20 September 2016
The Millennium Development Goals (MDGs), set by the United Nations in 2000, are a series of time-bound development goals that sought to address issues of poverty, education, gender inequality, child mortality, diseases, maternal health, environment and development.
The UN targets that problems surrounding the thematic issues would have been halved by the target date of 2015.
There were many obvious and expected challenges to the success of the goals, particularly for Nigeria.
A 2014 assessment showed that challenges such as the global financial upheavals, food and fuel crises were hurdles Nigeria faced in its strides to attain the set goals.
While the country made significant progress in primary school enrollment, minute reduction in the prevalence of HIV/AIDS and ratio of girls to boys in primary schools it continued to face challenges in primary education completion rate and access to improved water supply and sanitation, among others.
The assessment showed that the success of the MDGs were hindered by factors such as a lack of reliable and consistent data, huge funding gaps, human capacity challenges and weak governance and accountability environment.
Other challenges were poor coordination between the tiers of government and the difficulty or lack of measurements for some of the goals.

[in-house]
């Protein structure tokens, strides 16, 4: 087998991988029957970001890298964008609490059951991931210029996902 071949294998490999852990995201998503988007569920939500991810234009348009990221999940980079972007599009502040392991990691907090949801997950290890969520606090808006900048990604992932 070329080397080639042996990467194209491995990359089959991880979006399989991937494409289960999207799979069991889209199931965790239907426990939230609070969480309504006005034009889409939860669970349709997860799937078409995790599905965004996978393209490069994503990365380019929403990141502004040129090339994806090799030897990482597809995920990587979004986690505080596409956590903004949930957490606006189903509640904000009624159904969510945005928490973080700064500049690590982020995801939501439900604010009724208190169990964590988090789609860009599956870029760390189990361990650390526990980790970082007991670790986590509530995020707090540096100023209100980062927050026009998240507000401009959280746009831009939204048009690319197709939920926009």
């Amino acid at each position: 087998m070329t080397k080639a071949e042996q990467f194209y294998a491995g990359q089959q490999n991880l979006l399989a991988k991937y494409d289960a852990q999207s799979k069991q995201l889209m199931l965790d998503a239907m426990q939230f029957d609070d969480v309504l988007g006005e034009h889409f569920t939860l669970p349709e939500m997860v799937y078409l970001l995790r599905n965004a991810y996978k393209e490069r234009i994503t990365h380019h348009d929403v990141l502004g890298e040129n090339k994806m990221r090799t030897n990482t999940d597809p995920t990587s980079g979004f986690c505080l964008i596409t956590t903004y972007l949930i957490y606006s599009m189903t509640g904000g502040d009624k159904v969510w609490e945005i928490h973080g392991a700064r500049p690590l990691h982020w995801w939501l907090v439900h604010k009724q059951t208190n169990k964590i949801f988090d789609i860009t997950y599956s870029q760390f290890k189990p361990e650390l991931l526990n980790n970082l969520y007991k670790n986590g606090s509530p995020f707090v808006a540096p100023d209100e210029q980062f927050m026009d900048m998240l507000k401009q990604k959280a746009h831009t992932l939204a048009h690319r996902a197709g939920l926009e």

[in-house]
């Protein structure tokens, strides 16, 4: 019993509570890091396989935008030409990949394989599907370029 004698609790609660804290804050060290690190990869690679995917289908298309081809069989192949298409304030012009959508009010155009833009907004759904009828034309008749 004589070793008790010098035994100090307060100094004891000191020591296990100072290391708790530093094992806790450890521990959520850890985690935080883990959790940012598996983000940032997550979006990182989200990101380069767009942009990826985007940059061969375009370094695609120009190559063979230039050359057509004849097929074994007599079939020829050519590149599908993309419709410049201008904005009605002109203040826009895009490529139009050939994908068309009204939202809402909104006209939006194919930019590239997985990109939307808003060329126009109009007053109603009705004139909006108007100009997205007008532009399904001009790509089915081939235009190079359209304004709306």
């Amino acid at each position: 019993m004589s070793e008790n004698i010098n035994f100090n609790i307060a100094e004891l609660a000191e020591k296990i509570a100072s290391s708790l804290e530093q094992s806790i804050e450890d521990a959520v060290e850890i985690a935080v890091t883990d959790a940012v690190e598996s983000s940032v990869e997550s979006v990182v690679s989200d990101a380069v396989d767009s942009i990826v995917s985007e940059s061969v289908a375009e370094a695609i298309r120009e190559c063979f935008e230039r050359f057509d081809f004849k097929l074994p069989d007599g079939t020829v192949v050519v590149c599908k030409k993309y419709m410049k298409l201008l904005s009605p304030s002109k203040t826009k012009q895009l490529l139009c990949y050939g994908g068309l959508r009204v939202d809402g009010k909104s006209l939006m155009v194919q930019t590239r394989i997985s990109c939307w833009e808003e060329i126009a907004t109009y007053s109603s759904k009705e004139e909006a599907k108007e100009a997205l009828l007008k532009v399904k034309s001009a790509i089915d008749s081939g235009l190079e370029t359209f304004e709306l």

Boko Haram insurgency in the northeastern part of Nigeria is another reason.
Recently, two new cases of the polio virus were discovered in the region resulting in Nigeria losing its polio-free status which will set the country back another two to three years to regain.
The United Nations also recently warned that following the insurgency in the northeast, the region could witness famine in the nearest future.
These situations show that the effectiveness of the MDGs is one that can be questioned and thus do not inspire much confidence in the success of the newly-established Sustainable Development Goals which were adopted last September at the 70th United Nations General Assembly.
Not much appears to have been put in place in terms of policy, infrastructure and funds in the past year since the adoption of the SDGs apart from statements and promises by the Federal Government which can be likened to mere rhetoric.
As world leaders gather again in New York for the 71st UN General Assembly, the question to be asked is: what are the hopes that Nigeria will achieve much in the SDGs, going by its dismal performance in the MDGs?
Author: Aderonke Adeleke
Writer. Music lover. Movie junkie. Social Media Enthusiast. Aspiring dancer. Aspiring photographer. Social Introvert.